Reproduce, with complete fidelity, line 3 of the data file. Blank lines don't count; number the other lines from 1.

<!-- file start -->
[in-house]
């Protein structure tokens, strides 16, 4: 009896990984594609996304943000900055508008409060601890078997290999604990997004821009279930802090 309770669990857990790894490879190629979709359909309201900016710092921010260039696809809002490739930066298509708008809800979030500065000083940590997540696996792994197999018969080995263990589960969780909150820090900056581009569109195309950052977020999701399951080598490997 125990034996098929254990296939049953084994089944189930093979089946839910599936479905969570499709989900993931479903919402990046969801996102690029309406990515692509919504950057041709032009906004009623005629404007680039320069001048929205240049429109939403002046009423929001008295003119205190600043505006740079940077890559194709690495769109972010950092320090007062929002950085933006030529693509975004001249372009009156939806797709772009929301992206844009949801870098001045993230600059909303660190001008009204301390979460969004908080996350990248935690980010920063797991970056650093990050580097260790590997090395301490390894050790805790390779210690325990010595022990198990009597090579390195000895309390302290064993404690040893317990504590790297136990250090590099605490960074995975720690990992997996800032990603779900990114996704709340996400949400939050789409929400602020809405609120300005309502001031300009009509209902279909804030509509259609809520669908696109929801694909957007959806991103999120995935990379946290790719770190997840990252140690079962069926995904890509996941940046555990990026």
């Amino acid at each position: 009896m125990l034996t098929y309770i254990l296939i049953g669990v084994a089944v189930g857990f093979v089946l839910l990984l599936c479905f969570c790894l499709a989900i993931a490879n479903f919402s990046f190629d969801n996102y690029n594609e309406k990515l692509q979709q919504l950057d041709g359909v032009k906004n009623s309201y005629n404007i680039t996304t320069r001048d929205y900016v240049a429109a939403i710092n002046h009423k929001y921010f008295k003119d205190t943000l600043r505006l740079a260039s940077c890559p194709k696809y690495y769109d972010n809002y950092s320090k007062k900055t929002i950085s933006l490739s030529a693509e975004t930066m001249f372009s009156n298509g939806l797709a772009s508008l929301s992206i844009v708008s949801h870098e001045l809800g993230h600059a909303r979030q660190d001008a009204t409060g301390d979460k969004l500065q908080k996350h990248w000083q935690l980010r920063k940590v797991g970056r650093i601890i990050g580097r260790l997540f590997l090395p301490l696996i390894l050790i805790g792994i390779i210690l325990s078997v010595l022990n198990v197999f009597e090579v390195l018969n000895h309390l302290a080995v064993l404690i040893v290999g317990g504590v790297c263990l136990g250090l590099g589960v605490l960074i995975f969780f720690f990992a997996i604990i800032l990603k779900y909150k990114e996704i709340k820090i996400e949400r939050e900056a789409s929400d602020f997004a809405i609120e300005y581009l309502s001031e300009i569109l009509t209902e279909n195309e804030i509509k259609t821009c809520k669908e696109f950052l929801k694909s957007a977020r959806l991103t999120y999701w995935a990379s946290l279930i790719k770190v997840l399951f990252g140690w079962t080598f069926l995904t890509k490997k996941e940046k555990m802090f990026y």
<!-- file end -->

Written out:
């Amino acid at each position: 009896m125990l034996t098929y309770i254990l296939i049953g669990v084994a089944v189930g857990f093979v089946l839910l990984l599936c479905f969570c790894l499709a989900i993931a490879n479903f919402s990046f190629d969801n996102y690029n594609e309406k990515l692509q979709q919504l950057d041709g359909v032009k906004n009623s309201y005629n404007i680039t996304t320069r001048d929205y900016v240049a429109a939403i710092n002046h009423k929001y921010f008295k003119d205190t943000l600043r505006l740079a260039s940077c890559p194709k696809y690495y769109d972010n809002y950092s320090k007062k900055t929002i950085s933006l490739s030529a693509e975004t930066m001249f372009s009156n298509g939806l797709a772009s508008l929301s992206i844009v708008s949801h870098e001045l809800g993230h600059a909303r979030q660190d001008a009204t409060g301390d979460k969004l500065q908080k996350h990248w000083q935690l980010r920063k940590v797991g970056r650093i601890i990050g580097r260790l997540f590997l090395p301490l696996i390894l050790i805790g792994i390779i210690l325990s078997v010595l022990n198990v197999f009597e090579v390195l018969n000895h309390l302290a080995v064993l404690i040893v290999g317990g504590v790297c263990l136990g250090l590099g589960v605490l960074i995975f969780f720690f990992a997996i604990i800032l990603k779900y909150k990114e996704i709340k820090i996400e949400r939050e900056a789409s929400d602020f997004a809405i609120e300005y581009l309502s001031e300009i569109l009509t209902e279909n195309e804030i509509k259609t821009c809520k669908e696109f950052l929801k694909s957007a977020r959806l991103t999120y999701w995935a990379s946290l279930i790719k770190v997840l399951f990252g140690w079962t080598f069926l995904t890509k490997k996941e940046k555990m802090f990026y």